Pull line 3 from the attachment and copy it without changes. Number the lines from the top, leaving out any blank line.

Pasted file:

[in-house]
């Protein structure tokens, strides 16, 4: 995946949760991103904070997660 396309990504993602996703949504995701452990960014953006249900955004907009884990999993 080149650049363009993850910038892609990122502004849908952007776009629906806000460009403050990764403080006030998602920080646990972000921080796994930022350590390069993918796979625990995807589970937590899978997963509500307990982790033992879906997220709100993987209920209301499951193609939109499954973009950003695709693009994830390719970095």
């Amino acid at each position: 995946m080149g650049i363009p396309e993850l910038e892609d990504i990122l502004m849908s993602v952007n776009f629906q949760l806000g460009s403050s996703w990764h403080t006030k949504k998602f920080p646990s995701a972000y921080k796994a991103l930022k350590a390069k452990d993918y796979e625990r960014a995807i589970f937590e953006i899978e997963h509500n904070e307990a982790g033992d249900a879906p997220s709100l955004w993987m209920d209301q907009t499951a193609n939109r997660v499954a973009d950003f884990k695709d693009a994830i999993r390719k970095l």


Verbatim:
């Amino acid at each position: 995946m080149g650049i363009p396309e993850l910038e892609d990504i990122l502004m849908s993602v952007n776009f629906q949760l806000g460009s403050s996703w990764h403080t006030k949504k998602f920080p646990s995701a972000y921080k796994a991103l930022k350590a390069k452990d993918y796979e625990r960014a995807i589970f937590e953006i899978e997963h509500n904070e307990a982790g033992d249900a879906p997220s709100l955004w993987m209920d209301q907009t499951a193609n939109r997660v499954a973009d950003f884990k695709d693009a994830i999993r390719k970095l």